Florida law recognizes that unjust enrichment exists where one provides services with the expectation of eventual compensation, those services benefit the recipient, and the provider does not receive fair value for the services. Media Servs. Grp., Inc. v. Bay Cities Commc'ns, Inc., 237 F.3d 1326, 1330-31 (11th Cir. 2001); see also BAC Fin. Servs. Inc. v. Multinat’l Life Ins. Co., No. 13-21529, 2013 WL 5929428, at 3* (S.D. Fla. Nov. 5, 2013).
As such, the Court finds that the evidence supports a determination that ASB’s services conferred a direct benefit on Alvarez.
The Court also finds that the record evidence demonstrates that the jury’s award reflects the value of the benefit ASB conferred on Alvarez.
Florida law is clear that the measure of damages in an unjust enrichment claim is “measured in terms of the benefit to the owner, not the cost to the provider.” Tooltrend, Inc. v. CMT Utensili, SRL, 198 F.3d 802, 807 (11th Cir. 1999) (applying Florida law) (emphasis added); see also Restatement (Third) of Restitution and Unjust Enrichment §§ 49(3)(a), (c) (2011) (“Enrichment from the receipt of nonreturnable benefits may be measured by … the value of the benefit in advancing the purposes of the defendant ... [or] the market value of the benefit.”).
The jury was properly instructed that if it found Alvarez was unjustly enriched, one of the appropriate measures of ASB’s damages was “the value of the benefits that Defendant Saul ‘Canelo’ Alvarez received from ASB’s labor and expenses.”
Alvarez argues that ASB failed to provide its damages with reasonable certainty.
“The burden of proof is more rigorous with respect to the fact of damage than to the amount of damage. A plaintiff must show to a reasonable degree of certainty that some damage occurred, while a relaxed burden of proof [applies] to ascertainment of the amount of damage.” Slip-N-Slide Records, Inc. v. TVT Records, LLC, No. 05-21113-CIV, 2007 WL 3232274, at *10 (S.D. Fla. Oct. 31, 2007) (quoting Alphamed Pharm. Corp. v. Arriva Pharm., 432 F. Supp. 2d 1319, 1342 (S.D. Fla. 2006))(emphasis in original); Christopher Adver. Grp., Inc. v. R & B Holding Co. Inc., 883 So. 2d 867, 871 (Fla. 3d DCA 2004) (law does not contemplate that damages must be calculated with mathematical exactness); G.M. Brod & Co., Inc. v. U.S. Home Corp., 759 F.2d 1526, 1538 (11th Cir.1985) (proof of damages may be indirect and based upon assumptions and estimates, as long as the assumptions rest on adequate data).
Moreover, it is clear that “[u]ncertainty as to the amount of damages or difficulty in proving the damages will not prevent recovery if it is clear that substantial damages were suffered as a result of the wrong.” Slip-N-Slide Records, Inc. at *9 (S.D. Fla. Oct. 31, 2007) (citing In re Jet 1 Ctr., Inc., 335 B.R. 771, 788 (M.D.Fla.2005)).
There was substantial evidence presented at trial regarding ASB’s labor on behalf of Alvarez, and regarding the value of the benefit that such labor conferred on Alvarez.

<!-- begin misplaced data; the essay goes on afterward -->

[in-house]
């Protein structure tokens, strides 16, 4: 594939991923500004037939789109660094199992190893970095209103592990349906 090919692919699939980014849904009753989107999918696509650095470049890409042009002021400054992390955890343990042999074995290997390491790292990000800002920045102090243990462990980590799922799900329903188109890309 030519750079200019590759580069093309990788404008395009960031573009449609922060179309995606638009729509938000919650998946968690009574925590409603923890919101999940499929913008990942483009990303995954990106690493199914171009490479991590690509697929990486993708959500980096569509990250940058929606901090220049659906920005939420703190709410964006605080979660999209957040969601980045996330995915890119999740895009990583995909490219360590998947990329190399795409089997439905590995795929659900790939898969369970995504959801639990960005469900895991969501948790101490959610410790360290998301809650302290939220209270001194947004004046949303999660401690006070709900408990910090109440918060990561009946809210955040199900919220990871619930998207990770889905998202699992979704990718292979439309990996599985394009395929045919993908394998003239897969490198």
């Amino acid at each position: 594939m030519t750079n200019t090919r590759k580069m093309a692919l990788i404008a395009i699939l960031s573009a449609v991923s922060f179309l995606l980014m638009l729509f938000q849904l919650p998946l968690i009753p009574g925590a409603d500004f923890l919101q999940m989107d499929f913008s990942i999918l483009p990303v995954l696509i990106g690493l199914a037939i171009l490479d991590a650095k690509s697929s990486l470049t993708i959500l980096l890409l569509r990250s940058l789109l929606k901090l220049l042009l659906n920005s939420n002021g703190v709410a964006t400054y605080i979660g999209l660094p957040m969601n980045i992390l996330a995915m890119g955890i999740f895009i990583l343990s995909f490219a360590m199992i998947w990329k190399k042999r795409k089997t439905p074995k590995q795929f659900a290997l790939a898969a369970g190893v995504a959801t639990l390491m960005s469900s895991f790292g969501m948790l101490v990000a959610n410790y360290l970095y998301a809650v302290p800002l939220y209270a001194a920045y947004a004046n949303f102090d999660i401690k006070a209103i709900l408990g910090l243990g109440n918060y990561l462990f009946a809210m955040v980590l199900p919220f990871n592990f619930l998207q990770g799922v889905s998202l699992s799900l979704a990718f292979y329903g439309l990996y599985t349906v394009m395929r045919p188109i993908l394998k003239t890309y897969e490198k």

The fact that Alvarez’s profits were considered to determine the value of his career does not mean that the jury mistakenly awarded ASB’s lost profits.
It is the province of the jury to weigh the evidence, assess credibility, and consider conflicting expert testimony. J & H Auto Trim Co., Inc. v. Bellefonte Ins. Co., 677 F.2d 1365, 1373 n.12 (11th Cir.1982) (“The very essence of [the jury's] function is to select from among conflicting inferences and conclusions that which it considers most reasonable. That conclusion ... cannot be ignored.”).
Although ASB submitted to the jury that its lost past profits were $24,000,000, the jury did not improperly utilize that measure of damages and instead awarded ASB the sum of $8,500,000.
Finally, the Court determines that the amount awarded by the Jury is within the parameters established by the evidence. The evidence submitted to the jury supports its findings regarding the benefit conferred on Alvarez’s career, and the amount by which ASB contributed to that value.
The evidence at trial established that the value provided by a promoter is necessarily proportional to the boxer’s earnings, which can vary according to many factors. The verdict is, therefore, supported by the evidence. Further, the Court does not find record evidence to support the contention made in the motion that counsel for ASB instructed the jury to improperly award lost profits.
MOTION FOR NEW TRIAL
The Court has a duty to grant a new trial only where “the jury has been influenced by extraordinary considerations, misled by the force and credibility of the evidence, or when the verdict fails to comport with the manifest weight of the evidence.” Pierce v. Nicholson Supply Co., Inc., 676 So. 2d 70, 71 (Fla. 2d DCA 1996).
“A new trial should not be granted unless it is reasonably clear that substantial rights have been violated to the extent that a fair trial was not had.” N. Dade Imp. Motors, Inc. v. Brundage Motors, Inc., 221 So. 2d 170, 176 (Fla. 1st DCA 1969); see also Lindsey v. Johnson, 415 So. 2d 778, 780 (Fla. 1st DCA 1982). “If an error has been preserved, the legal standard the trial court uses in deciding a motion for new trial is whether the error is so pervasive or prejudicial that the injured party is denied the right to a fair trial.” Hasegawa v. Anderson, 742 So. 2d 504, 506 (Fla. 2d DCA 1999), citing Gregory v. Seaboard System R.R., Inc., 484 So. 2d 35, 39 (Fla. 2d DCA 1986).
The Court does not find record evidence that demonstrates that the jury did not understand the jury instructions or was confused as to the law governing their duty. The Court also finds that the statements made by counsel for ASB in closing arguments do not rise to the level of comments that warrant a new trial. Alvarez has not demonstrated that, based on ASB’s counsel’s comments, Alvarez was deprived of a fair trial.
The Court’s decision regarding the proposed “Unclean Hands” instruction is not in error and does not entitle Alvarez to a new trial. To the contrary, the Court found that there was no evidence presented to substantiate Alvarez’s proposed “Unclean Hands” instruction. Cuozzo v. Ronan & Kunzl, Inc., 453 So. 2d 902, 904 (Fla. 4th DCA 1984).
The arguments raised by Alvarez as to purported evidentiary errors in the trial are not supported by the record and, thus, do not entitle Alvarez to a new trial.
Accordingly, Defendant’s Motion is DENIED.